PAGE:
Researchers at NASA’s Marshall Space Flight Center have developed a system that reduces the entrapment risks associated with a pool or spa’s recirculation drain. The technology prevents hazards caused by suction forces on the body, hair, clothing, or other articles. Employing a novel configuration of drainage openings along with parallel paths for water flow, the system redistributes force over a much larger area, minimizing suction force at any localized area. With more efficient drainage and recirculation, the device improves performance, increases safety, and decreases operating costs. The technology can also provide thorough chemical mixing, which improves processes in systems and allows continued operation in the event of localized debris clogging a portion of the recirculation area. All of these benefits come without a protrusive drain cover, leaving the area safe and aesthetically pleasing.
This drain system was originally created to increase safety in neutral buoyancy tanks. As opposed to a traditional cover for a drainage system, this device is comprised of many long, narrow channels through which water can flow. The openings are configured in such a way that there is never a suction force large enough to trap one or multiple human bodies. In addition, the channels are deep enough that hair or other objects cannot become entangled or knotted because they cannot reconnect once in the channel. The drain system can be patterned to suit any pool (or spa, tank, container, etc.), and it can be placed on the floor, walls, or both. The technology is suitable for mass production methods such as extruding or molding.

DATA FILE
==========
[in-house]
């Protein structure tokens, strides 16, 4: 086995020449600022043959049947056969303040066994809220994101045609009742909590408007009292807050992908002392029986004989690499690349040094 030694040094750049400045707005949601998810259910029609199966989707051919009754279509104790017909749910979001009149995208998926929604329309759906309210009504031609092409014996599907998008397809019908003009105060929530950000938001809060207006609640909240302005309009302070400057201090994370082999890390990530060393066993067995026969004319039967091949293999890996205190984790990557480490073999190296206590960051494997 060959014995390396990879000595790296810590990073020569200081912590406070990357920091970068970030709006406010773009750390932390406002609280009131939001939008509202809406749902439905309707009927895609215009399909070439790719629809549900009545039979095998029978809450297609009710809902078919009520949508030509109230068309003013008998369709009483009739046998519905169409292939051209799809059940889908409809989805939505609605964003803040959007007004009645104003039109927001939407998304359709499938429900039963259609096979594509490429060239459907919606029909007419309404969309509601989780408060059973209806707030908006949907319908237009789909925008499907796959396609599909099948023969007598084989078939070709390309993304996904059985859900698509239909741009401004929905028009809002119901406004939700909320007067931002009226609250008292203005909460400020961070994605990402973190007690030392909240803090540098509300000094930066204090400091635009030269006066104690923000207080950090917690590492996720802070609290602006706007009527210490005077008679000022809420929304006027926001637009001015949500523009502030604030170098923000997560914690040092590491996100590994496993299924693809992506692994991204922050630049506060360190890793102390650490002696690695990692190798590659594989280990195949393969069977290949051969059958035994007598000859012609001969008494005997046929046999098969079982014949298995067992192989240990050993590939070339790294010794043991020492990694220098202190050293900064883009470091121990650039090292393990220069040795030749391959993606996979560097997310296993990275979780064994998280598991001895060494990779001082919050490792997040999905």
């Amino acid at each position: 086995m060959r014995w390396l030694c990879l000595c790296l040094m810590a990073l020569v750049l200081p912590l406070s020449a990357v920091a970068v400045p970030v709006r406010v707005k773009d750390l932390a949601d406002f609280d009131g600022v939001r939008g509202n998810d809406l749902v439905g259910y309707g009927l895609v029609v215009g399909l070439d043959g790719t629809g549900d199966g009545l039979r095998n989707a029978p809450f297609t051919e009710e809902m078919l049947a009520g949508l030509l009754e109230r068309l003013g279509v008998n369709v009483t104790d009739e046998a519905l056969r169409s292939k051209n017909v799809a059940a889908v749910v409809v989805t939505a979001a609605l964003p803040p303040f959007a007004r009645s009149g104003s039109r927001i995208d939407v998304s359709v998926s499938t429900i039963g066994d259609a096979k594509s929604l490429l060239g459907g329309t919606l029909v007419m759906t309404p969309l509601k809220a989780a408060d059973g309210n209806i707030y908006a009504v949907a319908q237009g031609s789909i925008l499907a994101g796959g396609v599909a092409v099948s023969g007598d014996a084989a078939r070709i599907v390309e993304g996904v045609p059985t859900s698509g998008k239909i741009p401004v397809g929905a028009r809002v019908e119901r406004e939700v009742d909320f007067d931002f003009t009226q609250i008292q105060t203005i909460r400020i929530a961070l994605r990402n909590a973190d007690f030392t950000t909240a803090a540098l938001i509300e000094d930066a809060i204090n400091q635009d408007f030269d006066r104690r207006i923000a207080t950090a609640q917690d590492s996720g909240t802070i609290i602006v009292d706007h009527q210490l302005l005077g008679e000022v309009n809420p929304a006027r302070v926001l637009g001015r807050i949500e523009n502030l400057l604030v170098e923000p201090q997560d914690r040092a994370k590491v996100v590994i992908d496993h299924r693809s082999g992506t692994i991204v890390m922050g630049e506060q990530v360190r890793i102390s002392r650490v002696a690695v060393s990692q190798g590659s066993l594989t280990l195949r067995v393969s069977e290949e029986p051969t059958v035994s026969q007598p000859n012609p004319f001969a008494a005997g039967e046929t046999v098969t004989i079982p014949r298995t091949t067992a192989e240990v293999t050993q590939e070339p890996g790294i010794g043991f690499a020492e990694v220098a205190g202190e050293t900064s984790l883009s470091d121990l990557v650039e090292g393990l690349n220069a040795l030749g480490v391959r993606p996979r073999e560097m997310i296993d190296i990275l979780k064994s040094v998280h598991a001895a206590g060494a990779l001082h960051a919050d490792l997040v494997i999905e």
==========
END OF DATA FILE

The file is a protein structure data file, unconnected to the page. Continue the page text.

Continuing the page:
This system is durable and easy to build from inexpensive components. In addition, it has broad compatibility because it is designed to be used as a new system, or to retrofit an existing system.
Applications for this technology include use in pools and spas as a drainage recirculation system; chemical/food processing for increased efficiency and safety in mixing; aerospace to stabilize oscillations and vibrations in fuel tanks; aquariums and habitats; and training facilities as underwater tanks or pools used for training divers or astronauts (weightless operations in space).